Courtesy Fontsmith.

Names: FS Ostro, FS Kim, and FS Neruda
Designers: Alessia Mazzarella, Krista Radoeva, and Pedro Arilla
Foundry: Fontsmith
Release Date: November 2018

Back Story: Why not challenge the accepted design wisdom that simple, unadorned typefaces—i.e. geometric sans serifs—are the most legible and suitable choices for text on screen? Fontsmith did just that by introducing three new serif fonts, FS Ostro, FS Kim, and FS Neruda. Not incidentally, all three typefaces are also perfectly lovely when used in print as well.

Fontsmith founder Jason Smith says, “Screens are so much better these days and audiences more educated; you don’t have to dumb down fonts. People want to read things properly, to see (and importantly, feel) something different … we’re moving away from geometric monoline styles because you can be more expressive in some cases with serifs. It’s our job as type designers to look at what’s happening in music, fashion, car design, art, and architecture, because all those things inform us as visual designers.”

How did each font get its name? The Ostro is a wind that blows in Italy from the South into the Mediterranean Sea. Designer Alessia Mazzarella liked that the word Ostro relates to her Southern Italian roots and reflects the energetic, flowing quality of the typeface. FS Kim, which can be both a female and a male name, was chosen by its designer Krista Radoeva as a perfect fit for the typeface’s contradictory nature. FS Neruda has perhaps the most lyrical namesake in Pablo Neruda, the Nobel Prize-winning Chilean poet and politician. “Neruda’s poetry is evocative and savory—the way he tailors verses and uses language is really beautiful,” says designer Pedro Arilla. “FS Neruda brings a fresh, suave, and sharp typographic aroma to the beauty of words.”

What are their distinguishing characteristics? FS Ostro is a contrasty Modern; FS Kim, a fashion-influenced showstopper; and FS Neruda, a quirky Sabon-inspired old-style. They vary considerably in look, but all hew to the intent to give designers fresh typefaces for screens that will allow them to break out of the sans-serif rut. FS Ostro’s well-rounded and generously spaced letters combine stark, structured elements such as chamfered serifs with vivacious curves. Its italics really push the voluptuousness of the curves, and the display weight boasts increased detail in its exaggerated features. FS Ostro also offers a set of borders and modular elements for building lush ornamental frames, boxes, and borders. FS Kim is a dramatic diva combining wedge serifs, angled strokes, and crisp terminals for a sharp look with a subtle softness, thanks to the letterforms’ generous curves thrown in here and there. FS Neruda was designed to feel ultra comfortable for readers of texts such as novels and poetry, meaning it has a genteel, yet open feeling. It’s also a space-saver that fits more characters on each line than the typefaces such as Times, Sabon and Baskerville that inspired it, while maintaining excellent readability.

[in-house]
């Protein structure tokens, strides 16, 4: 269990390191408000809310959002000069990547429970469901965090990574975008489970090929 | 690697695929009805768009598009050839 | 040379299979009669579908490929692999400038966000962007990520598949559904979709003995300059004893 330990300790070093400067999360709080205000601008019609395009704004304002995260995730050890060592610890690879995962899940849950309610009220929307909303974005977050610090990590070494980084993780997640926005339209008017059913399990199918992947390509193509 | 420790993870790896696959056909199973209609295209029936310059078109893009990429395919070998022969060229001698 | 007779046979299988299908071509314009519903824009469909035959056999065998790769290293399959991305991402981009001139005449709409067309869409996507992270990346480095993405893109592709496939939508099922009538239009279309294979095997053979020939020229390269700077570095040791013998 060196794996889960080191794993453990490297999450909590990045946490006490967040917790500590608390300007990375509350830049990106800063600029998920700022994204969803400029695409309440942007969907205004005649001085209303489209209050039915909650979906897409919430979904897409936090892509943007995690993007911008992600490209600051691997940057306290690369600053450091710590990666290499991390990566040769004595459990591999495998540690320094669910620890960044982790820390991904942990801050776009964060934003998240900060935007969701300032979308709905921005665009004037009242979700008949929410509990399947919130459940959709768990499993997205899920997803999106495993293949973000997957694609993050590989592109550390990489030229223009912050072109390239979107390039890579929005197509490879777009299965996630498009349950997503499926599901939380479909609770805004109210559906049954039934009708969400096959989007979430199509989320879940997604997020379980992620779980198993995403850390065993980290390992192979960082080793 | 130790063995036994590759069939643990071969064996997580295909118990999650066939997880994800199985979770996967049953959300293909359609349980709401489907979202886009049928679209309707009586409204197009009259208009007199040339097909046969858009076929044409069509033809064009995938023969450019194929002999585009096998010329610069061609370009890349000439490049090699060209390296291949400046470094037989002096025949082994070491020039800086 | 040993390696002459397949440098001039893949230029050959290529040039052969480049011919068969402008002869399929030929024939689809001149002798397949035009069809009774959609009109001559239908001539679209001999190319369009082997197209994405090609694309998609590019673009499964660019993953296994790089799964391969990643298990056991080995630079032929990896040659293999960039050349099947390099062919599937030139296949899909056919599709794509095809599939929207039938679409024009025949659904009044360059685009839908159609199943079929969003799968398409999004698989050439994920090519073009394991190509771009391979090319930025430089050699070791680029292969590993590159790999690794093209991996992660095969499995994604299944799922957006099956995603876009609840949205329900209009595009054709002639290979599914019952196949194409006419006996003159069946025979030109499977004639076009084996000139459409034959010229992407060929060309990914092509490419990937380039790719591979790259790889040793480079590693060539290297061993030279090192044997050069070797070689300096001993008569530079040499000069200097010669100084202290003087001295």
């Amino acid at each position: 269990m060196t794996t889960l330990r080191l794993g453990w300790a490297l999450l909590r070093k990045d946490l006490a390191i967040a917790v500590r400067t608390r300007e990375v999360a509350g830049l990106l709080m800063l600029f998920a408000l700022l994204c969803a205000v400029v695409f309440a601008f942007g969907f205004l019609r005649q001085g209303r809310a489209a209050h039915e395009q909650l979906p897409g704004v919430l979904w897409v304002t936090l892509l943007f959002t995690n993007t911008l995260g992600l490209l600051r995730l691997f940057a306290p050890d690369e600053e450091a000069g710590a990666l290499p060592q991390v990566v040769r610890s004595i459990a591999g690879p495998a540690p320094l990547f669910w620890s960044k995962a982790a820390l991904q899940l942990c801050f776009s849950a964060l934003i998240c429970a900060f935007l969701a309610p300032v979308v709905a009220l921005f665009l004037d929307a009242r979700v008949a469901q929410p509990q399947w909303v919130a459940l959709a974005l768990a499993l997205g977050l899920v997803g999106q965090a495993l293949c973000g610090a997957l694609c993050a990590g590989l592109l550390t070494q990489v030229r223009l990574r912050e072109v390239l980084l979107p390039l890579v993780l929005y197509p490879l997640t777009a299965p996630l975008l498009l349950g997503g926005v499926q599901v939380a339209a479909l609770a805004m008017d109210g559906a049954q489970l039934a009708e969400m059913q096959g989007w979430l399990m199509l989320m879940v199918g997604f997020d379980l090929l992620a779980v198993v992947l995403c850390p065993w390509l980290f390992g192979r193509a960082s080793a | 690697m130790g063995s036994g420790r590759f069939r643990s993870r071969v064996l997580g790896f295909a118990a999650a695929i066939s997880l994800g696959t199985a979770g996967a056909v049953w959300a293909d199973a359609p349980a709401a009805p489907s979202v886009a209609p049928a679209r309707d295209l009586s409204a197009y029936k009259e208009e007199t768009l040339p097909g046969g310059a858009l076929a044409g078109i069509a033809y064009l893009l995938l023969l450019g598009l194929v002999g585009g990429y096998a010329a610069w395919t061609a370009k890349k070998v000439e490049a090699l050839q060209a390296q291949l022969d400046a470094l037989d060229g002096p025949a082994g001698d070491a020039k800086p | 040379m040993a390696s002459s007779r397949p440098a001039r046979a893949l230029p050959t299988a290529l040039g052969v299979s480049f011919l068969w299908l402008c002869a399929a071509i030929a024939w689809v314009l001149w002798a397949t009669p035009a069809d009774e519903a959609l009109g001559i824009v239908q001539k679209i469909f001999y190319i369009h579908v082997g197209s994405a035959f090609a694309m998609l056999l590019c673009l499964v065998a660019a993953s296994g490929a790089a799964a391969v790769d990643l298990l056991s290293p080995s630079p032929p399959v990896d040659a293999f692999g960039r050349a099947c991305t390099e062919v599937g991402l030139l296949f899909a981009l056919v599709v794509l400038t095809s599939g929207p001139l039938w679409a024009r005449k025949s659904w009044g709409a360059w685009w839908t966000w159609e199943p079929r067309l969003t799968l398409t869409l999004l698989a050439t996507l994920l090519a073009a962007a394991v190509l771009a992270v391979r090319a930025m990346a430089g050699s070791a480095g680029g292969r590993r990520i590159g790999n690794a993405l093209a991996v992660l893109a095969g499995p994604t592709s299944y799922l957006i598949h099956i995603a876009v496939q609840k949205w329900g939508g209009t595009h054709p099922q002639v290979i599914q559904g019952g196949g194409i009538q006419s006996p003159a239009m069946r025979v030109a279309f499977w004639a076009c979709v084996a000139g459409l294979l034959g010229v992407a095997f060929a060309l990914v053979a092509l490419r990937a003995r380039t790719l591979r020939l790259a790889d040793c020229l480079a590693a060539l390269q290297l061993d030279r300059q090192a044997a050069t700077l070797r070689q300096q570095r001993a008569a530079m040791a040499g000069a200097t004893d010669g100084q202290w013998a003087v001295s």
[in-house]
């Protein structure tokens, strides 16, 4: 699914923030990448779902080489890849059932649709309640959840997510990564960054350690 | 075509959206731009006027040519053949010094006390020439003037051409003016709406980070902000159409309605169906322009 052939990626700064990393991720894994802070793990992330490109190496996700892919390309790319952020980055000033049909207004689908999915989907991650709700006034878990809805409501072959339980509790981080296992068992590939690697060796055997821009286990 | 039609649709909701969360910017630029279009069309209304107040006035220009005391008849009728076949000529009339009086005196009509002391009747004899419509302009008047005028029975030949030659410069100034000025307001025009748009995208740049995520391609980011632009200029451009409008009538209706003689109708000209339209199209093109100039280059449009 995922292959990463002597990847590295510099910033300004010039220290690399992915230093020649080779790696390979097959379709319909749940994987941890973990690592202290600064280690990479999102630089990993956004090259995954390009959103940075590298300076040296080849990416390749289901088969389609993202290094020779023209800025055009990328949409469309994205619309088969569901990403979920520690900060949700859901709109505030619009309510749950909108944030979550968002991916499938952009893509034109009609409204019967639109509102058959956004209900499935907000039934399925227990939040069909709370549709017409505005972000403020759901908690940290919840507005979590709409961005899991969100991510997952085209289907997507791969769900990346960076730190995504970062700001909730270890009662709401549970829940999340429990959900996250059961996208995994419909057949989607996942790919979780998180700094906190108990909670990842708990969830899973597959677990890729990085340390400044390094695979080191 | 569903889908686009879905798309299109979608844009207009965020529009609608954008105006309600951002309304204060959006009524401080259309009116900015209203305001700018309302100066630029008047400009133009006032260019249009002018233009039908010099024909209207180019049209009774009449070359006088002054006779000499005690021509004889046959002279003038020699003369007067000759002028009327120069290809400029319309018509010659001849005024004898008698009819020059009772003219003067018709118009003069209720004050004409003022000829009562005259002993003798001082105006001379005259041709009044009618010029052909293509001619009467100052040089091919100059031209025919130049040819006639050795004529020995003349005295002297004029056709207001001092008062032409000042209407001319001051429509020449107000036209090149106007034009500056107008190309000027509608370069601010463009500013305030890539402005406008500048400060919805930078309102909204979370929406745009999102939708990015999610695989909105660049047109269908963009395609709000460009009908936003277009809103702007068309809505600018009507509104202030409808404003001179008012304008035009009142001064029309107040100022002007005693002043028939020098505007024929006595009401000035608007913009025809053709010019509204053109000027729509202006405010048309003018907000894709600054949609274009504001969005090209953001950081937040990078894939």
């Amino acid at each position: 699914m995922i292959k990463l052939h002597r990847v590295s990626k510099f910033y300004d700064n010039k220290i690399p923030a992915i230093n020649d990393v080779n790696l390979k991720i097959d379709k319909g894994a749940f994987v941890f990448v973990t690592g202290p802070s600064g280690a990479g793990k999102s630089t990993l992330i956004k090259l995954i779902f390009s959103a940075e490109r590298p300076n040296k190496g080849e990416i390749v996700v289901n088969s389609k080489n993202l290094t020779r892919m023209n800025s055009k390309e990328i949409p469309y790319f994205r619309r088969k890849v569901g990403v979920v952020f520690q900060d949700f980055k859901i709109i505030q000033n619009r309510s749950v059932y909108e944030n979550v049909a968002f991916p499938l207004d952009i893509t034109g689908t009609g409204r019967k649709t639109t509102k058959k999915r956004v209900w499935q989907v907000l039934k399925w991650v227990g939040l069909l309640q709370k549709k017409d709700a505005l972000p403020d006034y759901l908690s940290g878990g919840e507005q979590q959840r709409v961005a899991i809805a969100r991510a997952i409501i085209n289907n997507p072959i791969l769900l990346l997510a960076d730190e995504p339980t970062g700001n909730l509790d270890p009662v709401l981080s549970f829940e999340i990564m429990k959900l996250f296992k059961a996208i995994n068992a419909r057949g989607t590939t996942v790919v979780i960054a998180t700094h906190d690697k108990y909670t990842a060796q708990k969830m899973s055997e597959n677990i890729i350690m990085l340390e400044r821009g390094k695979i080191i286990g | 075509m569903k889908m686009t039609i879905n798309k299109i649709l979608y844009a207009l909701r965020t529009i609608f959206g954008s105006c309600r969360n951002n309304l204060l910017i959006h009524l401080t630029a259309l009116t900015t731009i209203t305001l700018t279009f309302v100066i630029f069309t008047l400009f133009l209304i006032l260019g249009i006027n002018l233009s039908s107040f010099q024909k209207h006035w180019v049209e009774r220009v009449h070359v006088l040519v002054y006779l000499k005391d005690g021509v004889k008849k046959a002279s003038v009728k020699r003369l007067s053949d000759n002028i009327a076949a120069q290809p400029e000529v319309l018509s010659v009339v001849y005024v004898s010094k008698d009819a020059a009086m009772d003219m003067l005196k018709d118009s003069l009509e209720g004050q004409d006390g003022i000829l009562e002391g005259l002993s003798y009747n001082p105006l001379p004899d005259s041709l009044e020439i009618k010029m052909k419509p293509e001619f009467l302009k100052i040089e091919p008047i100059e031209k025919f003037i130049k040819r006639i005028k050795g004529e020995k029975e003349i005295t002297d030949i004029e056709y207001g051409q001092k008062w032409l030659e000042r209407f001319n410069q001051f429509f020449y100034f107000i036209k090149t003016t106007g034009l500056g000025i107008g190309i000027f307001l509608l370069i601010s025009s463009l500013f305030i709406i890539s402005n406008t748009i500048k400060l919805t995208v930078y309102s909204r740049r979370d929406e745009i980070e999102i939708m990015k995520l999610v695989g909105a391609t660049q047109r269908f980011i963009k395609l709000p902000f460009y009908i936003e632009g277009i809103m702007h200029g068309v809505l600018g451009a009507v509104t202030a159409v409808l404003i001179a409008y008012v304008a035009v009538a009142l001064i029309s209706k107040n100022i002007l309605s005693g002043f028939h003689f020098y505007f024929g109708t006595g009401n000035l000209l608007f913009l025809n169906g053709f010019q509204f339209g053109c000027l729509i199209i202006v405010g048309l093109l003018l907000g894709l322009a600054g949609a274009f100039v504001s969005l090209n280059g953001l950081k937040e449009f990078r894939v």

What should I use them for? FS Ostro is excellent for dense or complex typesetting; its design lends a pleasing texture to blocks of text, courtesy of carefully balanced italics, weights, and width variations. For a brand or project looking to stand out and make a forceful statement, FS Kim’s especially exuberant personality is well-suited to any text dealing with fashion and style. FS Neruda practically begs to be used for typesetting good literature and beautiful texts, be they graceful poetry or honest journalism.

What other typefaces do you like to pair these with? FS Ostro goes well with rounded sans-serifs with very little contrast, such as FS Elliot. If you want to try a bit more playful approach, test-drive it with FS Pimlico. FS Kim harmonizes nicely with FS Koopman, a functional modern sans, in a pairing that provides both contrast and hierarchy. Krista Radoeva says, “Koopman’s proportions and curvature, as well as its double-story ‘a’ and ‘g’, match those features of FS Kim, so there is a good balance between differences and similarities of the two typefaces.” And the final word goes to Pedro Arilla, who says, “FS Neruda is a kind typeface, so it can team up with almost anyone. Personally, I would like to see it in use with FS Industrie or FS Irwin because they complement FS Neruda’s features and empower them in a beautiful way.”